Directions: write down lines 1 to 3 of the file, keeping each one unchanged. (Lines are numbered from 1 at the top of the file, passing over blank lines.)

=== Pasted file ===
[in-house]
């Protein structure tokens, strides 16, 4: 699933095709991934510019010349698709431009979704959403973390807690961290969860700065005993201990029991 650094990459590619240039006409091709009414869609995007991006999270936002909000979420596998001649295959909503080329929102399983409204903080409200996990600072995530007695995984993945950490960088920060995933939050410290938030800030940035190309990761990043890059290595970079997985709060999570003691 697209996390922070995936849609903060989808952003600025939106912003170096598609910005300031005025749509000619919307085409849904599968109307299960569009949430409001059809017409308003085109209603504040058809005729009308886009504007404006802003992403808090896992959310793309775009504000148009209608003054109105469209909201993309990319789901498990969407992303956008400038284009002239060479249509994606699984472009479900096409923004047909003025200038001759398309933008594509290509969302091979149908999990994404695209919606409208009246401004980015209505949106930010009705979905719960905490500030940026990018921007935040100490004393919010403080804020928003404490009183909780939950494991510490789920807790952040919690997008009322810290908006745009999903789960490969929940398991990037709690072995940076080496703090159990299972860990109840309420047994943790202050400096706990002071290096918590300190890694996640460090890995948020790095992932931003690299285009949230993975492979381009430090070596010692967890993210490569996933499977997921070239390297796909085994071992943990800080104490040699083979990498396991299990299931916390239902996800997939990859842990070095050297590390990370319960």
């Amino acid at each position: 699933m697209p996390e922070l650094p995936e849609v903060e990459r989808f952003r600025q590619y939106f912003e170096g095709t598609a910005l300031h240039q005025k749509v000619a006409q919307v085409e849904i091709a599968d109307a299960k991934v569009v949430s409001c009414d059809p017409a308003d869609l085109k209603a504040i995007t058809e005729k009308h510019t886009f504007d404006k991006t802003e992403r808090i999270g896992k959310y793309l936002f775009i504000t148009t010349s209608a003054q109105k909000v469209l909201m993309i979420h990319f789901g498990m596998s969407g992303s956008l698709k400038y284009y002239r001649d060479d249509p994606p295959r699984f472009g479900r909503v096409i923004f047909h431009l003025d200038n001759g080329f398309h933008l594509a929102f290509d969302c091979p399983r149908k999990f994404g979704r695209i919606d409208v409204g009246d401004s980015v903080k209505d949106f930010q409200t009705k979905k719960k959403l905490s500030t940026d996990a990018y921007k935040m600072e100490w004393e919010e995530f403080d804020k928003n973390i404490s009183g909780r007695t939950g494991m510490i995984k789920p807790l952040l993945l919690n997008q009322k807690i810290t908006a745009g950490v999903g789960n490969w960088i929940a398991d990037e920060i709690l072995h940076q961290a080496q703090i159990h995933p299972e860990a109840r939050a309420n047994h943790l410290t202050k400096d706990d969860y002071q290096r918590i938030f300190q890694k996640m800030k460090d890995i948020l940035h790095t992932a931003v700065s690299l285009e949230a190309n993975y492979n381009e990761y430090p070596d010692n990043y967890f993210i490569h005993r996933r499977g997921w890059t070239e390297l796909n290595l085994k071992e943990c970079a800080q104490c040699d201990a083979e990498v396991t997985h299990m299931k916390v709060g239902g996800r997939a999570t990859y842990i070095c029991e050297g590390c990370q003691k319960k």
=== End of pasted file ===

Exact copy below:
[in-house]
């Protein structure tokens, strides 16, 4: 699933095709991934510019010349698709431009979704959403973390807690961290969860700065005993201990029991 650094990459590619240039006409091709009414869609995007991006999270936002909000979420596998001649295959909503080329929102399983409204903080409200996990600072995530007695995984993945950490960088920060995933939050410290938030800030940035190309990761990043890059290595970079997985709060999570003691 697209996390922070995936849609903060989808952003600025939106912003170096598609910005300031005025749509000619919307085409849904599968109307299960569009949430409001059809017409308003085109209603504040058809005729009308886009504007404006802003992403808090896992959310793309775009504000148009209608003054109105469209909201993309990319789901498990969407992303956008400038284009002239060479249509994606699984472009479900096409923004047909003025200038001759398309933008594509290509969302091979149908999990994404695209919606409208009246401004980015209505949106930010009705979905719960905490500030940026990018921007935040100490004393919010403080804020928003404490009183909780939950494991510490789920807790952040919690997008009322810290908006745009999903789960490969929940398991990037709690072995940076080496703090159990299972860990109840309420047994943790202050400096706990002071290096918590300190890694996640460090890995948020790095992932931003690299285009949230993975492979381009430090070596010692967890993210490569996933499977997921070239390297796909085994071992943990800080104490040699083979990498396991299990299931916390239902996800997939990859842990070095050297590390990370319960």
């Amino acid at each position: 699933m697209p996390e922070l650094p995936e849609v903060e990459r989808f952003r600025q590619y939106f912003e170096g095709t598609a910005l300031h240039q005025k749509v000619a006409q919307v085409e849904i091709a599968d109307a299960k991934v569009v949430s409001c009414d059809p017409a308003d869609l085109k209603a504040i995007t058809e005729k009308h510019t886009f504007d404006k991006t802003e992403r808090i999270g896992k959310y793309l936002f775009i504000t148009t010349s209608a003054q109105k909000v469209l909201m993309i979420h990319f789901g498990m596998s969407g992303s956008l698709k400038y284009y002239r001649d060479d249509p994606p295959r699984f472009g479900r909503v096409i923004f047909h431009l003025d200038n001759g080329f398309h933008l594509a929102f290509d969302c091979p399983r149908k999990f994404g979704r695209i919606d409208v409204g009246d401004s980015v903080k209505d949106f930010q409200t009705k979905k719960k959403l905490s500030t940026d996990a990018y921007k935040m600072e100490w004393e919010e995530f403080d804020k928003n973390i404490s009183g909780r007695t939950g494991m510490i995984k789920p807790l952040l993945l919690n997008q009322k807690i810290t908006a745009g950490v999903g789960n490969w960088i929940a398991d990037e920060i709690l072995h940076q961290a080496q703090i159990h995933p299972e860990a109840r939050a309420n047994h943790l410290t202050k400096d706990d969860y002071q290096r918590i938030f300190q890694k996640m800030k460090d890995i948020l940035h790095t992932a931003v700065s690299l285009e949230a190309n993975y492979n381009e990761y430090p070596d010692n990043y967890f993210i490569h005993r996933r499977g997921w890059t070239e390297l796909n290595l085994k071992e943990c970079a800080q104490c040699d201990a083979e990498v396991t997985h299990m299931k916390v709060g239902g996800r997939a999570t990859y842990i070095c029991e050297g590390c990370q003691k319960k």